If you're seeing this message, it means we're having trouble loading external resources on our website.

If you're behind a web filter, please make sure that the domains *.kastatic.org and *.kasandbox.org are unblocked.

Main content
Current time:0:00Total duration:10:19

Net electric field from multiple charges in 2D

Video transcript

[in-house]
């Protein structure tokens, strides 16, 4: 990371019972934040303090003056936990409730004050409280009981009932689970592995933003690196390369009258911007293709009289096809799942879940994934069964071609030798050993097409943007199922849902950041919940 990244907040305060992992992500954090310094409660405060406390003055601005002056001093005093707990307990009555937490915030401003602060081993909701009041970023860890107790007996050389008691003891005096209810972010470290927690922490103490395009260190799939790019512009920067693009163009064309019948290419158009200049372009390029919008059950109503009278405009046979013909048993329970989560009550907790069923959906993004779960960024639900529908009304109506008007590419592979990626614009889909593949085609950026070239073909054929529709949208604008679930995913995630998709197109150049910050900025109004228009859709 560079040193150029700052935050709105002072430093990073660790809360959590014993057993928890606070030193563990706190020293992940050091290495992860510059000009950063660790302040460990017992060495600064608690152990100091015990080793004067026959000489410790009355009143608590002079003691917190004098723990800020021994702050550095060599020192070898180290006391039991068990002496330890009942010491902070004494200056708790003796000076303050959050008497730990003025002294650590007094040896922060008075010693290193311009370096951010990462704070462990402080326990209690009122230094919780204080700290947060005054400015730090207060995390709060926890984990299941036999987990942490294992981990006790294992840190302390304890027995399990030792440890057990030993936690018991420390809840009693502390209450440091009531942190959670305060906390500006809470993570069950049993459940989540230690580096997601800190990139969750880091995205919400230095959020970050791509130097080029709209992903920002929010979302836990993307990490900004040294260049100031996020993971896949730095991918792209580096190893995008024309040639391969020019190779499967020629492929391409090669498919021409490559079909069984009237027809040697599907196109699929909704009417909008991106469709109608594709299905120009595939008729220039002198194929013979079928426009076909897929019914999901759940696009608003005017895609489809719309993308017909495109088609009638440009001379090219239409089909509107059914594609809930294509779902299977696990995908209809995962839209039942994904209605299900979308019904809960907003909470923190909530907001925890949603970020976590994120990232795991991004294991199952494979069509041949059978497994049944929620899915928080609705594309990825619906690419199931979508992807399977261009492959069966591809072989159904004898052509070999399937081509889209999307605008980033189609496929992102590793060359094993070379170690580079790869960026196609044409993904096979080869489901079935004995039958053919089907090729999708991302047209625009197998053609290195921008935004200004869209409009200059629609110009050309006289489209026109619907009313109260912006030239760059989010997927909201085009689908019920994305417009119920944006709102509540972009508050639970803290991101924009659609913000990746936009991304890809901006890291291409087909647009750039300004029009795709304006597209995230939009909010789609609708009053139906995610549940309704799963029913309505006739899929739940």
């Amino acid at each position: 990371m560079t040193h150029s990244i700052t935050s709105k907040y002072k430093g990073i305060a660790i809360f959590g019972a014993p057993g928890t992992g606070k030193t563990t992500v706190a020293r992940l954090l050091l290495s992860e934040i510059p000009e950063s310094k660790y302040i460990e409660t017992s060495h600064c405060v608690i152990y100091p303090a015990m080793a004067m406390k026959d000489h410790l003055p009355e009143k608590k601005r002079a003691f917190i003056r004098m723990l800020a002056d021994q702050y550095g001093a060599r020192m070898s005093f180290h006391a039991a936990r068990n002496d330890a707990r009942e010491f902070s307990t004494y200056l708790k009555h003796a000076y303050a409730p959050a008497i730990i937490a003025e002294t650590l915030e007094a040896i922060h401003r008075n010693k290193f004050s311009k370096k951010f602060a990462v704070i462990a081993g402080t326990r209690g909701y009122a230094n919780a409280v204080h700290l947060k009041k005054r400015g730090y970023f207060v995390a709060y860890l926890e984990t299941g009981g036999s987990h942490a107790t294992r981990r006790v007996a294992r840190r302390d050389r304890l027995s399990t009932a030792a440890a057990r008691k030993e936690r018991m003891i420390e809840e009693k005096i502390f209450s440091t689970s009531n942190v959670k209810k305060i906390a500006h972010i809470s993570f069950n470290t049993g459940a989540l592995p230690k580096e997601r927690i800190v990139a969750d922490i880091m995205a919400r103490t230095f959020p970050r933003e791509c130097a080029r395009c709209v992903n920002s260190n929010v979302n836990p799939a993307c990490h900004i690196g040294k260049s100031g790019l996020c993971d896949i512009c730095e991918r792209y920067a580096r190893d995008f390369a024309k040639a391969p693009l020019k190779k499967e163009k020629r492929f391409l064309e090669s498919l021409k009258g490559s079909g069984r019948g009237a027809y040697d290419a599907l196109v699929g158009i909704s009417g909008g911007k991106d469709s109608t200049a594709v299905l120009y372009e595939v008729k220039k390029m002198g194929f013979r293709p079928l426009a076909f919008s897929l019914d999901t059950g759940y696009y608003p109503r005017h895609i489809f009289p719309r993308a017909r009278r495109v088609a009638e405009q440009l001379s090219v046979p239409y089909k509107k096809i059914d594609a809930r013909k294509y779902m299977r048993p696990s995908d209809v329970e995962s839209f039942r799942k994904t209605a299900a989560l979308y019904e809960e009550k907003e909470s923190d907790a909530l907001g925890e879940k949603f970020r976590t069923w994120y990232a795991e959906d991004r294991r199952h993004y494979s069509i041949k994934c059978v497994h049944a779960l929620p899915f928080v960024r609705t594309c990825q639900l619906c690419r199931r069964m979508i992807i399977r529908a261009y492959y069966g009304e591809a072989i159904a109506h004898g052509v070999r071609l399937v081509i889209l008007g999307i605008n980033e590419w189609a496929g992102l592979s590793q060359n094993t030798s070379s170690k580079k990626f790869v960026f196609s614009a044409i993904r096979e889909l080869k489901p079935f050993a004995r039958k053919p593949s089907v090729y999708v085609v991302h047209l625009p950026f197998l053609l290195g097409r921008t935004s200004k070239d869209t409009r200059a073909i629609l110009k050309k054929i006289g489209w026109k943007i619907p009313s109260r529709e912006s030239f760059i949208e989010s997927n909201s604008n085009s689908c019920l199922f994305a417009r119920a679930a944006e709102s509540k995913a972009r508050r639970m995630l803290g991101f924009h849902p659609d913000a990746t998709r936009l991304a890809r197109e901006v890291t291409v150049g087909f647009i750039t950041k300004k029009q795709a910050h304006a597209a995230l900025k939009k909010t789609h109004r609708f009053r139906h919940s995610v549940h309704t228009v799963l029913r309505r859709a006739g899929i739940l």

so let's try a hard one this one's a classic let's say you had two charges positive eight nano coulombs and negative eight nano coulombs and instead of asking what's the electric field somewhere in between which is essentially a one-dimensional problem we're going to ask what's the electric field up here at this point P now this is a two-dimensional problem because if we want to find the net electric field up here the magnitude and direction of the net electric field at this point we approach it the same way initially we say RI each charge is going to create a field up here that goes in a certain direction this positive charge creates a field up here that goes radially away from it and radially away from this positive at Point P is something like this so I'll call this electric field bluie because it's created by this blue positive charge and this negative charge creates its own electric field at that point that goes radially into the negative and radially into the negative is going to look something like this so I'll call this electric field yellow e because it's created by the yellow electric field so far so good same approach but now things get a little weird look at these fields aren't even pointing in the same direction they're lying in this two-dimensional plane and we want to find the net electric field so what we have to do in these 2d electric field problems is break up the electric fields into their components in other words the field created by this positive charge is going to have a horizontal component and that's going to point to the right and I'll call that blue e X because it was the horizontal component created by the blue positive charge and this electric field is going to have a vertical component that's going to point upward I'll call that blue ey and similarly for the electric field there's a negative charge creates it has a horizontal component the points to the right we'll call that yellow e X and a vertical component but this vertical component points downward I'll call that yellow ey so what do we do with all these components to find the net electric field typically what you do in these 2d electric problems is focus on finding the components of the net electric field in each direction separately so we divide and conquer' we're going to ask what's the horizontal component of the net electric field and what's the vertical component of the net electric field and then once we know these we can combine them using the Pythagorean theorem if we want to to get the magnitude of that net electric field but we're kind of in luck in this problem there's a certain amount of symmetry in this problem when there's a certain amount of symmetry you can save a lot of time what I mean by that is that both of these charges have the same magnitude of charge and because this point P lies directly in the middle of them the distance from the charge to point P is going to be the same as the distance from the negative charge to point P so both of these charges create an electric field at this point of equal magnitude the fields just point in different directions and what that means is that this positive charge will create an electric field that has some vertical component upward of some positive amount we don't know exactly how much that is but it'll be a positive number because it points up and this negative charge is going to create an electric field that has a vertical component downward which is going to be negative but it's going to have the same magnitude as the vertical component of the blue electric field in other words the field created by the positive charge is just as upward as the field created by the negative charge is downward so when you add those up when you add up these two vertical components to find the vertical component of the net electric field you're just going to get zero they're going to cancel completely which is nice because that means we only have to worry about the horizontal components these will not cancel how come these don't cancel because they're both pointing to the right if one was pointing right and the other was left then the horizontal components would cancel but that's not what happens here these components combine to form a total component in the X direction that's larger than either one of them in fact it's going to be twice as big because each charge creates the same amount of electric field in this X direction because of the symmetry of this problem so we've reduced this problem to just finding the horizontal component of the net electric field to do that we need the horizontal components of each of these individual electric fields if I can find the horizontal component of the field created by the positive charge that's going to be a positive contribution to the total electric field since this points to the right and I'd add that to the horizontal component of the yellow electric field because it also points to the right even though the charge creating that field is negative the horizontal component of that field is positive because it points to the right so if I can get both of these I will just add these up and I'd get my total electric field in the X direction so how do I get these how do I determine these horizontal components well to get the horizontal component of this blue electric field I first need to find what's the magnitude of this blue electric field we know the formula for that I'll write it over here the magnitude of the electric field is always K Q over R squared so for this blue field we'll say that E is equal to nine times ten to the ninth and the charge is eight nano coulombs nano means ten to the negative ninth and then we divide by the R but what's the R in this case it's not four or three remember the R in that electric field formula is always from the charge to the point you're trying to determine the electric field at so R is this this distance is R so how do we figure out what this is well we're kind of in luck if you know about three four five triangles look at this forms a three the site is three meters and this side is four meters that means that this side automatically we know is five meters now if you're not comfortable with that you can always do the Pythagorean theorem Pythagorean theorem says that a squared plus B squared equals C squared for a right triangle which is what we have here a is this side 3 B is the 4 meter side and then C would be R so that I'll call that R squared and if you solve this for R 9 plus 16 square root gives you R is 5 meters just like we said but if you know three four or five triangles it's kind of nice because you could just quote that and that's the art we're going to use up here so we'll use five meters squared which if you calculate you get the electric field is two point eight eight Newton's per Coulomb this is the magnitude of the electric field created at this point P by the positive charge so how do we get the horizontal component of that field or there's a few ways to do it one way to do it is first just find this angle here so if we could find what that angle is we can do trigonometry to get this horizontal component how do I find this angle well you note that that angle is going to be the same as this angle down here these are going to be similar angles because I've got horizontal lines and then this diagonal line just continues right through so this angle is the same as this angle so if I could find this angle here I've found that angle up top how do I get this angle well I know each side of this triangle so I can use either sine cosine or tangent I'm just going to use tangent will say that tangent of that angle is defined always to be the opposite over adjacent we know the opposite side to this angle is four meters and the adjacent side was three meters so tangent theta is going to equal 4/3 how do we get theta we say that theta is going to equal the inverse tangent of 4/3 we basically take inverse tangent of both sides we get theta on the left and if you plug this into your calculator you get 53 point one degrees so that's what this angle is right here this is 53 point one degrees but that means this angle up here is also 53 point one degrees because these are the same angle this horizontal component is not the same as this 3 meters and this diagonal electric field is not the same as five meters but the angle between those components are the same as the angle between these length components so what do I do to get this horizontal component this is the adjacent side to this angle so this e^x is adjacent to that angle so we're gonna use cosine we're going to say that cosine of fifty three point one degrees is going to be equal to the adjacent side which is e^x so we'll write this as e X divided by the hypotenuse and we found the hypotenuse this is the magnitude of the total electric field right here which is the hypotenuse of this triangle so that's two point eight eight and we get that e^x is going to be two point eight eight Newton's per Coulomb times cosine of fifty three point one which if you plug that into the calculator is going to give you one point seven three Newton's per Coulomb this is how much electric field the positive charge creates in the x-direction that's what this component up here is this is 1.73 Newton's per Coulomb so that's what this is this one plug in here and to get this horizontal component of the yellow field created by the negative charge you could go through the whole thing again or you could notice that because of symmetry this horizontal component has to be the exact same as the horizontal component created by the positive charge so they're both 1.73 and they're both positive because both of these components point to the right so to get the total electric field in the X direction we'll take one point seven three from the positive charge and we'll add that to the horizontal component from the negative charge which is also positive one point seven three to get a horizontal component in the X direction of the net electric field equal to three point four six Newton's per Coulomb this is the horizontal component of the net electric field at that point we basically took both of these values and added them up which essentially is just one of them times two and now you might be worried though this is just the horizontal component of the net electric field how do we get the magnitude of the total net electric field well this is going to be the same value because since there was no vertical component of the electric field the horizontal component is going to be equal to the magnitude of the total electric field at that point if there was a vertical component of the electric field we'd have to do the Pythagorean theorem to get the total magnitude of the net electric field but since there was only a horizontal component and these vertical components cancelled the total electric field is just going to point to the right and it will be equal to two times one of these horizontal components which when you add them up gives you 3.46 Newton's per Coulomb that's the magnitude of the net electric field and the direction would be straight to the right so recapping when you have a 2d electric field problem draw the field created by each charge break those fields up into their individual components if there's any symmetry involved figure out which component cancels and then to find the net electric field use the component that doesn't cancel and determine the contribution from each charge in that direction add or subtract them accordingly based on whether those components point to the right or to the left and that will give you your net electric field at that point created by both charges